Jim Curtis, alleged to have killed a 3-year-old, is set to change his not guilty plea.
Jim Curtis, accused last year of killing the 3-year-old boy he planned to adopt, is scheduled to change his plea in the case today.
Curtis, 26, of New Port Richey previously pleaded not guilty to a charge of first-degree murder. His attorney, Bob Attridge, on Thursday set a change of plea hearing at 1:30 this afternoon in front of Circuit Judge William Webb.
Neither Attridge nor the prosecutor handling the case, Assistant State Attorney Mike Halkitis, would say whether the two sides have reached an agreement.
"Nothing's carved in stone," Halkitis said Thursday. The prosecutor acknowledged he has been in negotiations with Attridge, who declined to comment.
It is unlikely Curtis would plead guilty without a deal because the state has announced it is seeking the death penalty in the case.
More likely, said local defense attorney J. Larry Hart, is that the two sides have worked out some sort of agreement on a lesser charge.
"There are a number of lesser charges to which one might enter a plea," said Hart, a former state and federal prosecutor. In this case, possible lesser charges could include second-degree murder and manslaughter.
Prosecutors say Alex Boucher died because Curtis maliciously wrapped him in a blanket Sept. 25 in a manner that prevented the child from breathing, either by covering his mouth or nose or pulling the bedding so tight that the boy could not expand his chest. An assistant medical examiner concluded Alex died from asphyxiation.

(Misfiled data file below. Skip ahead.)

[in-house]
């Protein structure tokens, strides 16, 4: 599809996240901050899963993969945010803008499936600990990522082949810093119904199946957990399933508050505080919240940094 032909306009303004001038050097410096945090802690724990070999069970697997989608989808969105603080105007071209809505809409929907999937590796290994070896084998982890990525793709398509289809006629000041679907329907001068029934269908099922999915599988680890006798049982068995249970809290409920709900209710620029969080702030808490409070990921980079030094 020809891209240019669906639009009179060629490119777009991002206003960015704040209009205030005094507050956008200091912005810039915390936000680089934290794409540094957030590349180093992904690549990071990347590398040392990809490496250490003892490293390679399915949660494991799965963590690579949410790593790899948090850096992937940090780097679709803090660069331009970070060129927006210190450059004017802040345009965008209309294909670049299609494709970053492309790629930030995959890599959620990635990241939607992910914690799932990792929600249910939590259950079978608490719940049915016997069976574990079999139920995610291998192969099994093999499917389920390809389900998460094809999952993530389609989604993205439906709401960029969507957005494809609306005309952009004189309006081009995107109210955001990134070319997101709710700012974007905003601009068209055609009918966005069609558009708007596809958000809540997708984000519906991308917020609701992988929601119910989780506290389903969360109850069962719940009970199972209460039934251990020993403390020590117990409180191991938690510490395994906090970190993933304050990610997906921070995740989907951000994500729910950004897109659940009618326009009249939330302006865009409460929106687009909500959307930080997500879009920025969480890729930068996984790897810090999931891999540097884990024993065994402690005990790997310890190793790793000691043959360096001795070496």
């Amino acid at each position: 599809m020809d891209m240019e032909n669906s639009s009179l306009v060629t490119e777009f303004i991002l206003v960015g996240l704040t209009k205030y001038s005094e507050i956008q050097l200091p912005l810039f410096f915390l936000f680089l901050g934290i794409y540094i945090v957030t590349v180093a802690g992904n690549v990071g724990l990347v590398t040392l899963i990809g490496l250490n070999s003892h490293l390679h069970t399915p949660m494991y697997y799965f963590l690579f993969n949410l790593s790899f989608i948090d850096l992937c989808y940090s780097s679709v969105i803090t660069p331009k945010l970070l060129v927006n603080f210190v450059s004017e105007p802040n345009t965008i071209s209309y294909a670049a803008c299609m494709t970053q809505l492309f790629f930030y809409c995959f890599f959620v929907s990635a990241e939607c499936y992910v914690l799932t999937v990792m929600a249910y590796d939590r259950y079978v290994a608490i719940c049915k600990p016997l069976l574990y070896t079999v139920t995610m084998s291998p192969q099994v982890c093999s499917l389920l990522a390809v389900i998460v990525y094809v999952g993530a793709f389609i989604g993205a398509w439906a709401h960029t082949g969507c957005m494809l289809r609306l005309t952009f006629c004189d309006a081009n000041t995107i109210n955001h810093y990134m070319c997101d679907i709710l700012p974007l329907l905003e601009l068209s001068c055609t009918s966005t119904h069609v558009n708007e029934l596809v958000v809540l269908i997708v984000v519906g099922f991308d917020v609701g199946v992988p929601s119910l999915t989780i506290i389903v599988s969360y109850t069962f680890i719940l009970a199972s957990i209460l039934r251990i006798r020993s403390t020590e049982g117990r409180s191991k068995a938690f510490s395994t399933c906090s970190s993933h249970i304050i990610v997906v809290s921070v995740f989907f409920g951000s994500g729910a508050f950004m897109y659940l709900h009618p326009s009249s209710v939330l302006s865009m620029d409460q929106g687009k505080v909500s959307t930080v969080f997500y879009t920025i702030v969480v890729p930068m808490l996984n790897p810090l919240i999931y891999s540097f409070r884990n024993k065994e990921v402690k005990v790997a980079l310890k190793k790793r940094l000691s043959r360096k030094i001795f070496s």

Prosecutors allege that Curtis was angry with Alex because the boy had soiled himself.
Attridge, in pre-trial hearings, has repeatedly attacked the prosecution's case as lacking any direct evidence of a crime.
One of the biggest holes in the case, Attridge has argued, is the testimony of the assistant medical examiner, Dr. Marie Hansen, who said at a January hearing that she could not rule out Alex's myriad health problems as a factor in the boy's death. Alex, a ward of the state of Connecticut, suffered from fetal alcohol syndrome, cerebral palsy, meningitis and hemophilia.
Attridge also has suggested that police tricked Curtis into giving a statement about the incident. Curtis admitted wrapping the boy in a blanket so the child would not get out of bed. He only gave that statement, Attridge has said, because police used Curtis' wife, Jennifer, to get him to talk. According to a video recording played in court, Jennifer Curtis told her hus-band she would be arrested unless he gave police a statement.
Prosecutors might be willing to agree to a plea on a lesser charge because "the case has some difficulties," said Hart, who has been following the case through news accounts.
"One can't fault either side for recognizing the respective strengths and weaknesses of the other," Hart said. "If there's a middle ground that's consistent with the ends of justice, there's nothing wrong with seeking out a resolution."
_ Cary Davis covers courts in west Pasco County. He can be reached in west Pasco at 869-6236 or (800) 333-7505, ext. 6236. His e-mail address is cbdavissptimes.com.